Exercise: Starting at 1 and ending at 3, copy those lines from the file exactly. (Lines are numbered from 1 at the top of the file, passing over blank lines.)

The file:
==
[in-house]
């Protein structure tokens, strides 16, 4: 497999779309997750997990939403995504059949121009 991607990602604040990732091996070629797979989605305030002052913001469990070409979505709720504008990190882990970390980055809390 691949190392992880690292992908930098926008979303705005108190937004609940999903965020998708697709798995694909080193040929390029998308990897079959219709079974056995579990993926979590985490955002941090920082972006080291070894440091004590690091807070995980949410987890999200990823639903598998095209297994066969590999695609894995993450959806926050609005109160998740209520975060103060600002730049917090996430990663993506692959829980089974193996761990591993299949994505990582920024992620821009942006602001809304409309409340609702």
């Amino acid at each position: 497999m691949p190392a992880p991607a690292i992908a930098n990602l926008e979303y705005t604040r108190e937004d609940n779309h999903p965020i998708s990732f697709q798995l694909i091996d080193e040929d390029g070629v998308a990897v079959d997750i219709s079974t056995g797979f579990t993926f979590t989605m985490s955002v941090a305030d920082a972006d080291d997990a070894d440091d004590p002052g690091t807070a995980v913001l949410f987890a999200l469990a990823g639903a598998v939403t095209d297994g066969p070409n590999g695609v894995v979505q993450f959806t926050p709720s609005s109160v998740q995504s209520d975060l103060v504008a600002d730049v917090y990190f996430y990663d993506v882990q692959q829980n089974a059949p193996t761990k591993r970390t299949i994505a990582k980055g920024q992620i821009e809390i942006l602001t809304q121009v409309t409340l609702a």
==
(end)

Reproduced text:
[in-house]
């Protein structure tokens, strides 16, 4: 497999779309997750997990939403995504059949121009 991607990602604040990732091996070629797979989605305030002052913001469990070409979505709720504008990190882990970390980055809390 691949190392992880690292992908930098926008979303705005108190937004609940999903965020998708697709798995694909080193040929390029998308990897079959219709079974056995579990993926979590985490955002941090920082972006080291070894440091004590690091807070995980949410987890999200990823639903598998095209297994066969590999695609894995993450959806926050609005109160998740209520975060103060600002730049917090996430990663993506692959829980089974193996761990591993299949994505990582920024992620821009942006602001809304409309409340609702």
């Amino acid at each position: 497999m691949p190392a992880p991607a690292i992908a930098n990602l926008e979303y705005t604040r108190e937004d609940n779309h999903p965020i998708s990732f697709q798995l694909i091996d080193e040929d390029g070629v998308a990897v079959d997750i219709s079974t056995g797979f579990t993926f979590t989605m985490s955002v941090a305030d920082a972006d080291d997990a070894d440091d004590p002052g690091t807070a995980v913001l949410f987890a999200l469990a990823g639903a598998v939403t095209d297994g066969p070409n590999g695609v894995v979505q993450f959806t926050p709720s609005s109160v998740q995504s209520d975060l103060v504008a600002d730049v917090y990190f996430y990663d993506v882990q692959q829980n089974a059949p193996t761990k591993r970390t299949i994505a990582k980055g920024q992620i821009e809390i942006l602001t809304q121009v409309t409340l609702a």